Flick was enshrined in the Greater Cleveland Sports Hall of Fame in 1977, and the Ohio Baseball Hall of Fame in 1987. A statue of Flick's likeness was created to be placed in Bedford;[35] it was funded by donations and was ultimately dedicated in September 2013. Mike Hargrove was among the baseball figures who attended the dedication ceremony.[36]

See also

References

  1. ^ a b Fleitz, David L. (2004). Ghosts in the Gallery at Cooperstown: Sixteen Little-Known Members of the Hall of Fame. McFarland & Company. p. 126. ISBN 0786480610.
  2. ^ a b c d e f g h i j k l m n o p q Louisa, Angelo. "Elmer Flick". Baseball Biography Project. Society of American Baseball Research. Retrieved November 2, 2013.
  3. ^ Porter, David (ed.) (2000). Biographical Dictionary of American Sports: A-F. Greenwood Publishing Group. pp. 479–480. ISBN 0313311749.CS1 maint: Extra text: authors list (link)
  4. ^ Fleitz 2004, p. 128
  5. ^ Fleitz 2004, pp. 128–129
  6. ^ Fleitz, David L. (2013). Napoleon Lajoie: King of Ballplayers. McFarland. ISBN 1476602417.
  7. ^ Maroon, Thomas; Maroon, Margaret; Holbert, Craig (2007). Akron-Canton Baseball Heritage. Charleston, South Carolina: Arcadia Publishing. p. 17.
  8. ^ Lieb, Fred (January 27, 1971). "Rickey, Honus Remembered Flick". St. Petersburg Times. Retrieved November 6, 2013.
  9. ^ Fleitz 2004, p. 129
  10. ^ "Denard Span's three-triple game ties record held by many, including Cleveland legend and Bedford native Elmer Flick". cleveland.com. June 30, 2010. Retrieved November 6, 2013.
  11. ^ "Flick isn't anxious". Youngstown Vindicator. February 26, 1904. p. 12. Retrieved November 6, 2013.
  12. ^ "1904 American League Batting Leaders". Baseball-Reference.com. Retrieved November 6, 2013.
  13. ^ "Yastrzemski batting king with record low mark". Ottawa Citizen. Associated Press. September 30, 1968. p. 16. Retrieved January 9, 2014.
  14. ^ "1905 American League Batting Leaders". Baseball-Reference.com. Retrieved November 6, 2013.
  15. ^ Rothe, Emil (1978). "Fielding Feats". The Baseball Research Journal (18). Retrieved January 10, 2014.
  16. ^ "1906 American League Batting Leaders". Baseball-Reference.com. Retrieved November 6, 2013.
  17. ^ "Many Trades Are Due In American League". The Pittsburgh Press. November 8, 1906. p. 8. Retrieved January 9, 2014.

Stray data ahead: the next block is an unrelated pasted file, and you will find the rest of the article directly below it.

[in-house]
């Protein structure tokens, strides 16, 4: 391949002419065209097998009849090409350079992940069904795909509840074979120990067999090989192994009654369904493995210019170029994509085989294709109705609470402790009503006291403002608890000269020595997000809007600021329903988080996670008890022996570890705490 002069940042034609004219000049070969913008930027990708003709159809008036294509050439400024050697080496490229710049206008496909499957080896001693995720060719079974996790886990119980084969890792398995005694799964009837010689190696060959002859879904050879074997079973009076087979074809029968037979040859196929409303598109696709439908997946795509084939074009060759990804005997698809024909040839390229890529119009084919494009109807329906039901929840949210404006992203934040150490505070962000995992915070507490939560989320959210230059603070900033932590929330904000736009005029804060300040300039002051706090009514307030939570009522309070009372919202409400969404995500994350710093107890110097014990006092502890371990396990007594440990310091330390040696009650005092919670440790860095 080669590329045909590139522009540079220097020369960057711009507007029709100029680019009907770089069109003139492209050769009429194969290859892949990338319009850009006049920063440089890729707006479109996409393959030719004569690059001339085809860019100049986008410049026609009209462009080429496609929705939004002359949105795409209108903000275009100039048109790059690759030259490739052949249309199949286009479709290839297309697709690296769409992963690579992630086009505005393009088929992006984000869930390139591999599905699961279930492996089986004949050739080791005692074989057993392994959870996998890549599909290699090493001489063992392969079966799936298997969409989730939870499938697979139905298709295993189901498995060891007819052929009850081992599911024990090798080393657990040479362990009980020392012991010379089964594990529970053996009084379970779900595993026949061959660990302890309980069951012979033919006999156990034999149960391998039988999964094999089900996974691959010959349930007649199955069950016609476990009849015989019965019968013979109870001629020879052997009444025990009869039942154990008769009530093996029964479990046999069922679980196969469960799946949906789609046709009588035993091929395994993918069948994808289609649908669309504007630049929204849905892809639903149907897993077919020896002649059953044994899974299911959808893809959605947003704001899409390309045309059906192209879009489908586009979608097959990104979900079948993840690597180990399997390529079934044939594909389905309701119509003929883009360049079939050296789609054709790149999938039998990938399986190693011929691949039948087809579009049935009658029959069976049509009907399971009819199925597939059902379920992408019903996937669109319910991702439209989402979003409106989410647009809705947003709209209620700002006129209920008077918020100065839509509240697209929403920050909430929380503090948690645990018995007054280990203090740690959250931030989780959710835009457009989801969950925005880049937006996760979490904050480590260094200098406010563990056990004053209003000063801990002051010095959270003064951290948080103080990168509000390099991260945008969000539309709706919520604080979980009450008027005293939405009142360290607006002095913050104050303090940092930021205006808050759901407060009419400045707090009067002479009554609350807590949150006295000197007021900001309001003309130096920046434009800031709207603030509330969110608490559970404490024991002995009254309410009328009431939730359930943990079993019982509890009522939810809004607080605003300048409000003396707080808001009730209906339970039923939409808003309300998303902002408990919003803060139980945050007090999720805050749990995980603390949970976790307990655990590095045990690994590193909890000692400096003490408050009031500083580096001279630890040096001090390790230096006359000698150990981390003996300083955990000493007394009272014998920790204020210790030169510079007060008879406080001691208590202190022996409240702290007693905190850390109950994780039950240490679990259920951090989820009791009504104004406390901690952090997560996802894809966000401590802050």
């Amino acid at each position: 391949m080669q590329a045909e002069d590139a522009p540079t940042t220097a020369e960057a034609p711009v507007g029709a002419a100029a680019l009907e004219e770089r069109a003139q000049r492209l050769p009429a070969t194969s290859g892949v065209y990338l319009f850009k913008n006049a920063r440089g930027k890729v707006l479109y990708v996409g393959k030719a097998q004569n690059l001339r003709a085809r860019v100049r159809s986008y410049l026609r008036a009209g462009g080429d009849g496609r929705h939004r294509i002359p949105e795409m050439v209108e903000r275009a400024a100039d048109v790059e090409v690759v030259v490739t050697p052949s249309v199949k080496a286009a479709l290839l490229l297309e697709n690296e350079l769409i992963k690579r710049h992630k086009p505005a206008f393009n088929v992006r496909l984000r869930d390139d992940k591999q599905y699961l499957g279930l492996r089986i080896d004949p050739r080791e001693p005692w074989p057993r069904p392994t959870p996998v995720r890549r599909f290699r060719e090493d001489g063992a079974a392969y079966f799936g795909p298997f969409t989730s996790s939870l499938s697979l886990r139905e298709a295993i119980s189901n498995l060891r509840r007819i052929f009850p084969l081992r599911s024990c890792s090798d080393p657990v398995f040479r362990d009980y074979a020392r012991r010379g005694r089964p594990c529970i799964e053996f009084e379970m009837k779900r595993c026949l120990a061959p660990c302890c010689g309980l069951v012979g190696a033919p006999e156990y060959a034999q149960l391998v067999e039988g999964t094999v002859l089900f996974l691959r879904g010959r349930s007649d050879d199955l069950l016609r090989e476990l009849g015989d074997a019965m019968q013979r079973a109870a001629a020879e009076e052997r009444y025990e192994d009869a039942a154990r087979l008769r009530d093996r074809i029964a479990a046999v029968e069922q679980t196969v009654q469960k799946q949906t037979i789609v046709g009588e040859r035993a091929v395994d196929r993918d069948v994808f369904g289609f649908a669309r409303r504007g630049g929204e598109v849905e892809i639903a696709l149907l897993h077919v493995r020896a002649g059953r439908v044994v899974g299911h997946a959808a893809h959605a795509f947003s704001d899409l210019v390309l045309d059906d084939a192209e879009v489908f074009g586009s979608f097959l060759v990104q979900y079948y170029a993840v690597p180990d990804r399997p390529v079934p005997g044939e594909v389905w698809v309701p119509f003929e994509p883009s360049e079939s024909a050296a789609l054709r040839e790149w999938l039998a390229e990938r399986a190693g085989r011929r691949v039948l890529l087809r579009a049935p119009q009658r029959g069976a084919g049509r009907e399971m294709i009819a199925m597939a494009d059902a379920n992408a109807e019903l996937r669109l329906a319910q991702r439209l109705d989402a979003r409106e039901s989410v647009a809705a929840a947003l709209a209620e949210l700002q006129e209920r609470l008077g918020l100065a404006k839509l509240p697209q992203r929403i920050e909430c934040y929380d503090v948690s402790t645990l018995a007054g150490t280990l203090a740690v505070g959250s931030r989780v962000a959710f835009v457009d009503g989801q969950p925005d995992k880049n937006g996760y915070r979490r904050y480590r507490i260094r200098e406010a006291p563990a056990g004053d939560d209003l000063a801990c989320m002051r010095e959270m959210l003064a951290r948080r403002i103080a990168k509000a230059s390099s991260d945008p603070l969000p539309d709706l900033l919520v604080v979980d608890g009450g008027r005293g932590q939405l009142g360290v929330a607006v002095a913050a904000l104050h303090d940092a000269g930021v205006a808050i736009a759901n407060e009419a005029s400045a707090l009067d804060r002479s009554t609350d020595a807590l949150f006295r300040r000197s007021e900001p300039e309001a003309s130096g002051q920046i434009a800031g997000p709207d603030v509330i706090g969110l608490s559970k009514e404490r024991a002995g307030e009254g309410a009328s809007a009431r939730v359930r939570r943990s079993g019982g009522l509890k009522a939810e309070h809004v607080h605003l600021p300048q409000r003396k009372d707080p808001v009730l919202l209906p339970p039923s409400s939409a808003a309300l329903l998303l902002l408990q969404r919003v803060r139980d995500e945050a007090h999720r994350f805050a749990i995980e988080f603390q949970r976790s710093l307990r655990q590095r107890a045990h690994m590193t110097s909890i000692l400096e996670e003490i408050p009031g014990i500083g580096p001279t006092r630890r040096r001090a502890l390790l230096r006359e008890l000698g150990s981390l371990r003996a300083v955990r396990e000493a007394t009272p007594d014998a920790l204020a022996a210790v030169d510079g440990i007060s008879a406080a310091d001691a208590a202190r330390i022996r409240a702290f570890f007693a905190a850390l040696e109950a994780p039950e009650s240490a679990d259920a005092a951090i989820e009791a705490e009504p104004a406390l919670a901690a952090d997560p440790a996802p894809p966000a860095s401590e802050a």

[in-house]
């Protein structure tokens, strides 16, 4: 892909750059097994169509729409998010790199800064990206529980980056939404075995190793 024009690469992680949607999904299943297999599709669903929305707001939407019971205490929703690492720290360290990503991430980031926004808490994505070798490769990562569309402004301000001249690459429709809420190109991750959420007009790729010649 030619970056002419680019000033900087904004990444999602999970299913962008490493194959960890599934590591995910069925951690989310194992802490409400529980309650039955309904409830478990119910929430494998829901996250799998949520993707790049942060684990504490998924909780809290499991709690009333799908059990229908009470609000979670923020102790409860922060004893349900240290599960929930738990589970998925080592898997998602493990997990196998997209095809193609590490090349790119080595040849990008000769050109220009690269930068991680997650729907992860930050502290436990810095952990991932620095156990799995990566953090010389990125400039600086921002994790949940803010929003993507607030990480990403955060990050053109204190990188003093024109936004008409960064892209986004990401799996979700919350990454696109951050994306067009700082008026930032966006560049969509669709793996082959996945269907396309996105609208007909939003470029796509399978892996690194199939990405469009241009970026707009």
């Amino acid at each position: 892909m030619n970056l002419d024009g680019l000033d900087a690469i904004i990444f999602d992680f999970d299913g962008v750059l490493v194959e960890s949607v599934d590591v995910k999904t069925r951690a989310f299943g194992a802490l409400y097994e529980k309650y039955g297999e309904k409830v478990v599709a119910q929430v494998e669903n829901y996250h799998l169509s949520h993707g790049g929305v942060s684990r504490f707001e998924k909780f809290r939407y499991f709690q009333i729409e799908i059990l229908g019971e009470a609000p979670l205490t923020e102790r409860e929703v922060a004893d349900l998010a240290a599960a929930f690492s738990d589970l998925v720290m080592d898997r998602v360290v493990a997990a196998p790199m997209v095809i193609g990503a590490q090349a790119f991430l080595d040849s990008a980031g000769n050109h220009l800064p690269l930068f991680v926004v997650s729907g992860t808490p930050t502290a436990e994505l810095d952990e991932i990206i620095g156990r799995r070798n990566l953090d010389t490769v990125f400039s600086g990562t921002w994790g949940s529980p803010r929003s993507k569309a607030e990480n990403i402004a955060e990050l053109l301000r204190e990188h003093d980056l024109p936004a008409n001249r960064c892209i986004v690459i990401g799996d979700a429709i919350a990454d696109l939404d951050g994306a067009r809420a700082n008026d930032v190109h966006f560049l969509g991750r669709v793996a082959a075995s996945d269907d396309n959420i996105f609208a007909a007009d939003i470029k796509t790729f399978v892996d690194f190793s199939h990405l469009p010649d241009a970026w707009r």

18. ^ Holmes, Dan (2004). Ty Cobb: A Biography. Greenwood Publishing Group. p. 30. ISBN 0313328692.
  19. ^ "1907 American League Batting Leaders". Baseball-Reference.com. Retrieved November 6, 2013.
  20. ^ "Elmer Flick Talks About Retirement: Says He Has Other Business Ventures Now Under Consideration". The Pittsburgh Press. February 3, 1907. p. 19. Retrieved January 9, 2013.
  21. ^ Anderson, David W. (2003). More Than Merkle: A History of the Best and Most Exciting Baseball Season in Human History. University of Nebraska Press. p. 118. ISBN 0803259468.
  22. ^ "Elmer Flick is in Poor Health: Quits Naps' Training Camp and Returns To His Home in Clevelend". The Pittsburgh Press. March 21, 1908. p. 5. Retrieved January 9, 2014.
  23. ^ "1908 Cleveland Naps Batting, Pitching, & Fielding Statistics". Baseball-Reference.com. Retrieved January 9, 2014.
  24. ^ a b c d Fleitz 2004, p. 134
  25. ^ "Elmer Flick Sold". The Atlanta Constitution. July 17, 1910. p. 9.
  26. ^ "Elmer Flick Goes to Toledo Club". The New York Times. March 1, 1911. Retrieved November 6, 2013.
  27. ^ "Toledo Releases Elmer Flick". New York Times. June 10, 2012. Retrieved November 6, 2013.
  28. ^ Fong, Bobby (January 1, 2003). "Hall of Famers who never played in the World Series". The Baseball Research Journal. Archived from the original on November 11, 2013. Retrieved November 2, 2013. – via HighBeam (subscription required)
  29. ^ Fleitz 2004, p. 136.
  30. ^ Carroll, Jeff (2007). Sam Rice: A Biography of the Washington Senators Hall of Famer. McFarland. p. 207. ISBN 0786483210.
  31. ^ Fleitz 2004, p. 126.
  32. ^ a b Corcoran, Dennis (2010). Induction Day at Cooperstown: A History of the Baseball Hall of Fame Ceremony. McFarland. pp. 78–80. ISBN 0786444169.